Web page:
Commission clears Jefferson County school board president

April 06, 2004|by DAVE McMILLION

CHARLES TOWN, W.VA. - Jefferson County Board of Education President Lori Stilley said Monday a complaint filed with the West Virginia Ethics Commission alleging she used her public position for private gain has been dismissed.

Stilley said in a prepared statement the Ethics Commission "did not find probable cause" to believe a violation of the law occurred and ordered the complaint to be dismissed.

Stilley said she was happy that the commission acted on the complaint in a timely manner.

Stilley released a copy of a letter from the head of the state Ethics Commission Monday along with her statement.

In the letter, Lewis G. Brewer, executive director of the Ethics Commission, said the commission concluded its investigation into "verified complaint No. 2004-02" against Stilley.


A panel from the Ethics Commission "did not find probable cause to believe that a violation of law occurred and ordered the complaint dismissed. No further action will be taken by the commission on this matter," Brewer's letter states.

Superintendent of Schools R. Steven Nichols said he was disappointed to see the issue brought up at a time when the school system is preparing to go to the voters on May 11 to ask them to approve a $19 million bond issue.

"I, as well as the superintendent, did not want a single day to go by that would cast doubt in our taxpayers' minds regarding the commitment this board and administration have to our children and the future success of this school system and our community," Stilley said in her statement.

Stilley called a press conference last Wednesday to defend herself against the complaint, which was filed by John Prohaska, former human resources director for Jefferson County Schools.

The complaint alleged Stilley relied on a county Board of Education employee to transport her children and to run personal errands for her and that the errands were done at county expense.

Stilley said last week that the allegations were "serious, defaming and most importantly, untrue."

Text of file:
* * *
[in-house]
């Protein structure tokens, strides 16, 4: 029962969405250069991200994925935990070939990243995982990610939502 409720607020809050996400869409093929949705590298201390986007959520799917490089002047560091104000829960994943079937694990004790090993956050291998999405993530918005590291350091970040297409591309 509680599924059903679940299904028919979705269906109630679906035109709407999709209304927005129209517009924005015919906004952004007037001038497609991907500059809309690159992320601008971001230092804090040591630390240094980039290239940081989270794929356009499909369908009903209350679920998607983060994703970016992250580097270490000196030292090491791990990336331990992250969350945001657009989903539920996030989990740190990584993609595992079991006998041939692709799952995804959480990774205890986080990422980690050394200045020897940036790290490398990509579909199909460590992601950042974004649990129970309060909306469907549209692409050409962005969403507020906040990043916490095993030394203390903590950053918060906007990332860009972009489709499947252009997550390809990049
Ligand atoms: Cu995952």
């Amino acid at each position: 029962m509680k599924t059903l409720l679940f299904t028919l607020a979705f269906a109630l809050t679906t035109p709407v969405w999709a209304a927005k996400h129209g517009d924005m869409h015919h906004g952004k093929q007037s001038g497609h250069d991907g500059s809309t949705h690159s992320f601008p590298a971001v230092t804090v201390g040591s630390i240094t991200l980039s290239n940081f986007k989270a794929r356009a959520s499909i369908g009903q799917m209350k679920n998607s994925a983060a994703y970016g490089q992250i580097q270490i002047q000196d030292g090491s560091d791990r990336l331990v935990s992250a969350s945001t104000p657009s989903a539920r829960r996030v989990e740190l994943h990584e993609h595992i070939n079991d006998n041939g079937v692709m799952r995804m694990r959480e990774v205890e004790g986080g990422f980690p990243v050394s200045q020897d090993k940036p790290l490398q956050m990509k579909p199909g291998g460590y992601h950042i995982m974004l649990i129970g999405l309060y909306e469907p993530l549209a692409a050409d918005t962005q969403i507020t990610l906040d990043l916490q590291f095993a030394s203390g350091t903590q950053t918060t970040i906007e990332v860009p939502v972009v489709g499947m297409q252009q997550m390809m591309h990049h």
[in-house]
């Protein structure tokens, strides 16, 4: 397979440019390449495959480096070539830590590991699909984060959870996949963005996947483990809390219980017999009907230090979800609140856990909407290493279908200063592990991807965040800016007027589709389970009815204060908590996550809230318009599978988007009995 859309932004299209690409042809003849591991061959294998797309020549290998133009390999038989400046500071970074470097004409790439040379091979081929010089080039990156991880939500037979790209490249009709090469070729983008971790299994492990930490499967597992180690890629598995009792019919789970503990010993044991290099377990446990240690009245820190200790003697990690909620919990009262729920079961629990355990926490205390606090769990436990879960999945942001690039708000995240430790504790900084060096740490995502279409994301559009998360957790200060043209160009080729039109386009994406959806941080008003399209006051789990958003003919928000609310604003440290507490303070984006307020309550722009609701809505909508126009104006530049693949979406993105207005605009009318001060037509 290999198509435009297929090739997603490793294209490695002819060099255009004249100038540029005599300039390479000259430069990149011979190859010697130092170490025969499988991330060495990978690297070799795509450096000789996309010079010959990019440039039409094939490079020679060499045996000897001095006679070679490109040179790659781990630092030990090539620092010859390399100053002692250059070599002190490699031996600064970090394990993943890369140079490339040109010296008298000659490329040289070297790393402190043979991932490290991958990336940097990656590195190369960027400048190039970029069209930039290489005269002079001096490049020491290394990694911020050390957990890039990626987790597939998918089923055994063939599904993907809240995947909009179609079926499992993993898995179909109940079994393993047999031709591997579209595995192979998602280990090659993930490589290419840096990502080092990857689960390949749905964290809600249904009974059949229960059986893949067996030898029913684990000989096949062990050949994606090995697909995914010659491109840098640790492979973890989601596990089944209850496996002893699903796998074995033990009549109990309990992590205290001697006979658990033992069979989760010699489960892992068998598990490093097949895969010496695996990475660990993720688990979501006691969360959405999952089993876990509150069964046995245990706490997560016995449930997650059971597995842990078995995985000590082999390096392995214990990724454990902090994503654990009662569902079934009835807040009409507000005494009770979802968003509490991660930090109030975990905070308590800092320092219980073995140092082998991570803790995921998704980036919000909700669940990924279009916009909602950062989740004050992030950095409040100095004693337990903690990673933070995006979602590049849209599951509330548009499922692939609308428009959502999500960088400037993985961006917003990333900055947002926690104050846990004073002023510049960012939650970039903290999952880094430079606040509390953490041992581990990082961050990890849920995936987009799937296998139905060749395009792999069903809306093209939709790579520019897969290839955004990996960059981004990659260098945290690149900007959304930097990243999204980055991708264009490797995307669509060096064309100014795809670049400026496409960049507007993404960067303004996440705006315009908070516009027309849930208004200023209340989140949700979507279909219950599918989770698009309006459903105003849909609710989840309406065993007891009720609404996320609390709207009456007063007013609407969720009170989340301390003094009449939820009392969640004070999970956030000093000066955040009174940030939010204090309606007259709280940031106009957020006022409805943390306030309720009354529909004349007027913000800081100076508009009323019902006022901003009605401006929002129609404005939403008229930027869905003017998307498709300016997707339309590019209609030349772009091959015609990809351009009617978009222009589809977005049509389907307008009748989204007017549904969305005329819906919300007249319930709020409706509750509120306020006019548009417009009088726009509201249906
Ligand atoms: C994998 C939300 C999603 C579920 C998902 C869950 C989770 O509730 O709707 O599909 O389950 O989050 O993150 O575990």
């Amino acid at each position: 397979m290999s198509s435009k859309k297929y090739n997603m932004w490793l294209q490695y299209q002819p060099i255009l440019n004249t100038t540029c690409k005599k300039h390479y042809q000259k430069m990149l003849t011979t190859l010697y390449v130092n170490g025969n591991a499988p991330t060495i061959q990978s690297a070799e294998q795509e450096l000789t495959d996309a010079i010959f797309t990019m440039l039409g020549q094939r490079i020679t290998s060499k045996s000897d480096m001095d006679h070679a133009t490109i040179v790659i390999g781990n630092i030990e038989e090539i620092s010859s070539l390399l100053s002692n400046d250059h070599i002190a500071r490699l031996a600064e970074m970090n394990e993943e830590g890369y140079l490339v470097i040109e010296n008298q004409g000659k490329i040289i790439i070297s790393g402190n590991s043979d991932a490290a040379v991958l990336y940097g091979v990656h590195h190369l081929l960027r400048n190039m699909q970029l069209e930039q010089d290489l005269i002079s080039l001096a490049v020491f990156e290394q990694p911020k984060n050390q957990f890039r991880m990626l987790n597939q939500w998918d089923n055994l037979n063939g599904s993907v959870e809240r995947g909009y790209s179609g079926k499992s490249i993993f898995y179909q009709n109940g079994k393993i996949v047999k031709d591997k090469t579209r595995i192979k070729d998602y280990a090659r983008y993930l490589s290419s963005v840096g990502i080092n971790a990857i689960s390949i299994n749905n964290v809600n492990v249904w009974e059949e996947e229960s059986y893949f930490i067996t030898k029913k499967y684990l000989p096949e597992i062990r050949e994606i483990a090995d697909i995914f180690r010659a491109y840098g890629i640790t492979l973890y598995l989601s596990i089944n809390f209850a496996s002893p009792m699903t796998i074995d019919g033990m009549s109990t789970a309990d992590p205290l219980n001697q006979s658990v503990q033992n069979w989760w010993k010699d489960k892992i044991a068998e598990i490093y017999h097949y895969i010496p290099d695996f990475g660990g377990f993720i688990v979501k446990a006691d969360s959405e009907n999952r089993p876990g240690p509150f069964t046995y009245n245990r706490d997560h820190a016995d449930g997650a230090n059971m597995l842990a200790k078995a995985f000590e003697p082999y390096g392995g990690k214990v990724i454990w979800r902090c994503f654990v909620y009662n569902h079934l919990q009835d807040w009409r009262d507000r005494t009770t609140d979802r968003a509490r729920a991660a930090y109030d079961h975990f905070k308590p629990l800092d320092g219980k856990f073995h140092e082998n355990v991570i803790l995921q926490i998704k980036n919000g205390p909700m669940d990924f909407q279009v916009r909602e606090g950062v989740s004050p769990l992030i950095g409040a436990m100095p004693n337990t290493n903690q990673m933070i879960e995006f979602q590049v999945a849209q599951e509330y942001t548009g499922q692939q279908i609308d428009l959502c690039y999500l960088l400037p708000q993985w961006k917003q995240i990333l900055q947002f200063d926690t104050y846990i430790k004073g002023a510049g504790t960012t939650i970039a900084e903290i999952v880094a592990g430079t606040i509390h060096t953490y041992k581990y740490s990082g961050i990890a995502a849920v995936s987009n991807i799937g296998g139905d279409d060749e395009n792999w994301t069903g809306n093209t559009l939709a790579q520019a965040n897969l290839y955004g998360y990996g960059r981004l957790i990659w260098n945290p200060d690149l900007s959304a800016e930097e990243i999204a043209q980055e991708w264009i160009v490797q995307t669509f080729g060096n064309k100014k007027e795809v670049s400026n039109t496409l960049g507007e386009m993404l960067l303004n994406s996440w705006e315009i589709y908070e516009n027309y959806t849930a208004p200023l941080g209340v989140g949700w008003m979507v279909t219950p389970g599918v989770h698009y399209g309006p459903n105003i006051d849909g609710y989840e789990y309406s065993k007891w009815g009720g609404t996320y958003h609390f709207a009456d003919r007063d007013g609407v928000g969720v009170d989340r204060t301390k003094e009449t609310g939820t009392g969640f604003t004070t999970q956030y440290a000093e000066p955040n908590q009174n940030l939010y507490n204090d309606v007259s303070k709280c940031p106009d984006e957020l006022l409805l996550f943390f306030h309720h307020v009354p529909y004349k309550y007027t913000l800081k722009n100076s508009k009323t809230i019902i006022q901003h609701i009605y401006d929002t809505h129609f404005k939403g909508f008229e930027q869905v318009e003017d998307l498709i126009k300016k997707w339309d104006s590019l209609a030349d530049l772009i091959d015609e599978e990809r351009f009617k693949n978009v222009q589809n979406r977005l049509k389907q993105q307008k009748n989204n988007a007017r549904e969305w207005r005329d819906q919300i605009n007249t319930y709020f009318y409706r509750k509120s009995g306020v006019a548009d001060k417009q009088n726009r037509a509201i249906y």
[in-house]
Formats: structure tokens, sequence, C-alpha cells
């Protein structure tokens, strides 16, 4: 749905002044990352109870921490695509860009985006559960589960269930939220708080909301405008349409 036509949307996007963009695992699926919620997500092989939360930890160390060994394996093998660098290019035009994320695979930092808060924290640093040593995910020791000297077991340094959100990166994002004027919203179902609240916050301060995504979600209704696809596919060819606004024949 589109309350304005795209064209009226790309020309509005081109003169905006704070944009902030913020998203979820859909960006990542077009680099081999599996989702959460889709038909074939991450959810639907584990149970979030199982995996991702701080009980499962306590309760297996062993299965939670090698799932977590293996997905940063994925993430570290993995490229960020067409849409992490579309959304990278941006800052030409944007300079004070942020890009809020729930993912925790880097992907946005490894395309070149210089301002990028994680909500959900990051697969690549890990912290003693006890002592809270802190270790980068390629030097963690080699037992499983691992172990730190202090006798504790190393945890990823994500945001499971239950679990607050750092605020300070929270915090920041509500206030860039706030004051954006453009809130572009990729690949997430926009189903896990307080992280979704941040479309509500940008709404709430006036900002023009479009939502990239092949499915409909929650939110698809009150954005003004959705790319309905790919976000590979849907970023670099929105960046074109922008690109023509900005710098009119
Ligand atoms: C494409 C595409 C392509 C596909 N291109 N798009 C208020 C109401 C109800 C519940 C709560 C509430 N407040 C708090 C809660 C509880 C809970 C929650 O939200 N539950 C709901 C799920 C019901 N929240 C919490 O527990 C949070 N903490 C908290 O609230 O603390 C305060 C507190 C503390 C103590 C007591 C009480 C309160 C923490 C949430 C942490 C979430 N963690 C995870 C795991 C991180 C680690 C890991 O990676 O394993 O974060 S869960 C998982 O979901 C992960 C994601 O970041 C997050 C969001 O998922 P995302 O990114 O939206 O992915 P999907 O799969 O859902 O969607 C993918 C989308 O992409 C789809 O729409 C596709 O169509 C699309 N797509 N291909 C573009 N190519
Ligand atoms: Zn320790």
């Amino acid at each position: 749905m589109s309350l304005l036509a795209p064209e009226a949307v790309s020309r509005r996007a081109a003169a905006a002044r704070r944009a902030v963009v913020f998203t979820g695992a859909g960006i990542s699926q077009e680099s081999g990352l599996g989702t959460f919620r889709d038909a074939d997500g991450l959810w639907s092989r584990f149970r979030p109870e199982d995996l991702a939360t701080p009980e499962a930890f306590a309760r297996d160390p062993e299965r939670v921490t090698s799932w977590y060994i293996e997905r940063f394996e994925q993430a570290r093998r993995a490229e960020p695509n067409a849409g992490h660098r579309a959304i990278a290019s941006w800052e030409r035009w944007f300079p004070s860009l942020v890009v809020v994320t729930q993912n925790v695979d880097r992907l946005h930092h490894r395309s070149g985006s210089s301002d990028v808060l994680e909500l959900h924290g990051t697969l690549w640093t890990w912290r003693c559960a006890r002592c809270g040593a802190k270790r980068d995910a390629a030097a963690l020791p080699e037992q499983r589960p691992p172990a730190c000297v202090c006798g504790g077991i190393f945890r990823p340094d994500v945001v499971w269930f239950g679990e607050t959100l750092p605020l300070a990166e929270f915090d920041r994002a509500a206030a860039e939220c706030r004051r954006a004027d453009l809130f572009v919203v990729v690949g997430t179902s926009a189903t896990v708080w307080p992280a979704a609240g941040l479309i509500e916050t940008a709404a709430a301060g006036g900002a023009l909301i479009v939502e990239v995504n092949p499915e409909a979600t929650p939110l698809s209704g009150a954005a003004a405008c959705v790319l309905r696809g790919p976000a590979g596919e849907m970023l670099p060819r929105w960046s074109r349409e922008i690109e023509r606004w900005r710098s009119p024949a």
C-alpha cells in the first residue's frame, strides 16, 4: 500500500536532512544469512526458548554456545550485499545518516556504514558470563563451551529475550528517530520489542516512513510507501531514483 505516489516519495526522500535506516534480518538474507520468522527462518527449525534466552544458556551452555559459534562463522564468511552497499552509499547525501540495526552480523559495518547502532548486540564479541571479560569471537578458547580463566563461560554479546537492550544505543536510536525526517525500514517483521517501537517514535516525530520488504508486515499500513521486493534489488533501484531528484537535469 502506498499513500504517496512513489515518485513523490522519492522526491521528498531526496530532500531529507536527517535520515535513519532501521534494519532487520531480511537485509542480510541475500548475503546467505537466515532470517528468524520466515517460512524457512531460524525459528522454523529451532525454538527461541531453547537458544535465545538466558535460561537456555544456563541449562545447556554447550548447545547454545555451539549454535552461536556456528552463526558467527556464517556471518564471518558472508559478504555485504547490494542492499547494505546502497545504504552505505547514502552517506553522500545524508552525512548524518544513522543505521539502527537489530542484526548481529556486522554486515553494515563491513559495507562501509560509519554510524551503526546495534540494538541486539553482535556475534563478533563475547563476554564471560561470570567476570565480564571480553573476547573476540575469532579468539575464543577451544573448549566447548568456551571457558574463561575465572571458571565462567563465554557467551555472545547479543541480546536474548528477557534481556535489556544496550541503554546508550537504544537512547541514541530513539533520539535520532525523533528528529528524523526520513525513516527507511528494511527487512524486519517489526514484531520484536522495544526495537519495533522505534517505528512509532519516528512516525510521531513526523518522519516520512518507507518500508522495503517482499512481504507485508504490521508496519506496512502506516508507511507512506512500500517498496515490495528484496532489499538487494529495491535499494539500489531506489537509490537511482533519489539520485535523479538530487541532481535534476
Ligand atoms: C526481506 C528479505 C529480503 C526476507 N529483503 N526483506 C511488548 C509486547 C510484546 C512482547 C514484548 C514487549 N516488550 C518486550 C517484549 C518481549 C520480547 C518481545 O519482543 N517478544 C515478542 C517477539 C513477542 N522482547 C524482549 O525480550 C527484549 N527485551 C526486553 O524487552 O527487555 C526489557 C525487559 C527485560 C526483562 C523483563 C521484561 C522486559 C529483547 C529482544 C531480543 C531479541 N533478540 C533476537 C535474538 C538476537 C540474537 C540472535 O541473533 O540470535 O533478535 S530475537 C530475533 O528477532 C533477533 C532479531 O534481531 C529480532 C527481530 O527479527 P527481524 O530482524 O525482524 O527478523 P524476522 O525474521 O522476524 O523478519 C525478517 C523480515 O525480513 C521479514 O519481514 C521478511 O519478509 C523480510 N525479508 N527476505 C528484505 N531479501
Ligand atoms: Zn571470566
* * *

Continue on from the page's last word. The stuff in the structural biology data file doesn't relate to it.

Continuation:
Stilley said Janet Harner, Nichols' secretary, had driven her to various meetings such as county commission meetings, city council meetings, speaking engagements and other functions.

Stilley said Harner had to take her to the functions because of a leg fracture she suffered as a result of a Dec. 28, 2002, skiing accident. Stilley said her condition prohibited her from driving.

Stilley said Harner transported her daughter to some activities such as horseback and karate lessons, but Harner did that on her own time.

Harner said last week that Prohaska's allegations were not accurate. She said she never submitted any travel expenses for reimbursement for trips to transport Stilley's child to after-school lessons.

Prohaska, reached last week at his home in Virginia, said subordinates should not be asked to help board members with such activities.

Prohaska, who resigned Feb. 6, said the situation "smacks of a plantation mentality, and the plantation owner is Mrs. Stilley."

Prohaska did not return two phone messages left at his home Monday.

Brewer said he could not comment on whether Prohaska's complaint existed.

Brewer said Ethics Commission officials can't comment on a case, including who it is against or who filed it, unless it reaches a certain stage. He did not elaborate.

"It's just one of those things," Brewer said.

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